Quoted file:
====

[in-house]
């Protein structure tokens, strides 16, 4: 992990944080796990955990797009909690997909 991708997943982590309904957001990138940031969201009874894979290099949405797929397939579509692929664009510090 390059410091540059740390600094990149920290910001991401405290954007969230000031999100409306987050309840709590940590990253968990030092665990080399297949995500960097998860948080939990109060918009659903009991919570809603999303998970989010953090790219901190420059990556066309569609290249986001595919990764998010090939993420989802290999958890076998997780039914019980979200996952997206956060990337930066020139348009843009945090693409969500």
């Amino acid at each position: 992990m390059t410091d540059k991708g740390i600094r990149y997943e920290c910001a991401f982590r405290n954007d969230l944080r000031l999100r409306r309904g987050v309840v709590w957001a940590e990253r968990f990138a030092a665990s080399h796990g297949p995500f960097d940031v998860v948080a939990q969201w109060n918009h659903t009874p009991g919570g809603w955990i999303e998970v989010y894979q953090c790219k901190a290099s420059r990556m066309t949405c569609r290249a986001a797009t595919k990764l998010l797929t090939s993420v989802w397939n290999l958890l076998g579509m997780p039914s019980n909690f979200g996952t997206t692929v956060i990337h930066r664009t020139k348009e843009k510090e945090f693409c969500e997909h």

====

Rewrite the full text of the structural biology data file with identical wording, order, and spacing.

[in-house]
């Protein structure tokens, strides 16, 4: 992990944080796990955990797009909690997909 991708997943982590309904957001990138940031969201009874894979290099949405797929397939579509692929664009510090 390059410091540059740390600094990149920290910001991401405290954007969230000031999100409306987050309840709590940590990253968990030092665990080399297949995500960097998860948080939990109060918009659903009991919570809603999303998970989010953090790219901190420059990556066309569609290249986001595919990764998010090939993420989802290999958890076998997780039914019980979200996952997206956060990337930066020139348009843009945090693409969500």
């Amino acid at each position: 992990m390059t410091d540059k991708g740390i600094r990149y997943e920290c910001a991401f982590r405290n954007d969230l944080r000031l999100r409306r309904g987050v309840v709590w957001a940590e990253r968990f990138a030092a665990s080399h796990g297949p995500f960097d940031v998860v948080a939990q969201w109060n918009h659903t009874p009991g919570g809603w955990i999303e998970v989010y894979q953090c790219k901190a290099s420059r990556m066309t949405c569609r290249a986001a797009t595919k990764l998010l797929t090939s993420v989802w397939n290999l958890l076998g579509m997780p039914s019980n909690f979200g996952t997206t692929v956060i990337h930066r664009t020139k348009e843009k510090e945090f693409c969500e997909h």